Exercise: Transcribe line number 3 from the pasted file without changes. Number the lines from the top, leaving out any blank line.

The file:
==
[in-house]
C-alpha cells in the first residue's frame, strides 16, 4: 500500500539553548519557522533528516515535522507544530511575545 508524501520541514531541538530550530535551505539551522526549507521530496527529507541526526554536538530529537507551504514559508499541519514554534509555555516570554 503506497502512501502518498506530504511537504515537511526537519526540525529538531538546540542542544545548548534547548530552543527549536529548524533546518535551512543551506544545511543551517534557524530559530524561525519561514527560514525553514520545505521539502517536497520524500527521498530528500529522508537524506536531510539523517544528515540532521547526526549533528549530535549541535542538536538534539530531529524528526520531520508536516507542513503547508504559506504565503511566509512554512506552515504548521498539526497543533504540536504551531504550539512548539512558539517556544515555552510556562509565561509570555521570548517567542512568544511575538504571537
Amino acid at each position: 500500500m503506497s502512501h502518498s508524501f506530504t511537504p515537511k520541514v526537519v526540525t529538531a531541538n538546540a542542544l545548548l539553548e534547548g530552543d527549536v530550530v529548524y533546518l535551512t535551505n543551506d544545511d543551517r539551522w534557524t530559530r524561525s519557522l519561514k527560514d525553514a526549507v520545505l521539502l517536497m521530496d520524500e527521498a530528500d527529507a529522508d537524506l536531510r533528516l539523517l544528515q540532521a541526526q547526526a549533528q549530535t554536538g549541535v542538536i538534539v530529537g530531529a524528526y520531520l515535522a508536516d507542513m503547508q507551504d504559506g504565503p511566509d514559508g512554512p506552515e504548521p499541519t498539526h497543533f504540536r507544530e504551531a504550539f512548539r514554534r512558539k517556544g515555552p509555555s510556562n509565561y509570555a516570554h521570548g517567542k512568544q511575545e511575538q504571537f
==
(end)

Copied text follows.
Amino acid at each position: 500500500m503506497s502512501h502518498s508524501f506530504t511537504p515537511k520541514v526537519v526540525t529538531a531541538n538546540a542542544l545548548l539553548e534547548g530552543d527549536v530550530v529548524y533546518l535551512t535551505n543551506d544545511d543551517r539551522w534557524t530559530r524561525s519557522l519561514k527560514d525553514a526549507v520545505l521539502l517536497m521530496d520524500e527521498a530528500d527529507a529522508d537524506l536531510r533528516l539523517l544528515q540532521a541526526q547526526a549533528q549530535t554536538g549541535v542538536i538534539v530529537g530531529a524528526y520531520l515535522a508536516d507542513m503547508q507551504d504559506g504565503p511566509d514559508g512554512p506552515e504548521p499541519t498539526h497543533f504540536r507544530e504551531a504550539f512548539r514554534r512558539k517556544g515555552p509555555s510556562n509565561y509570555a516570554h521570548g517567542k512568544q511575545e511575538q504571537f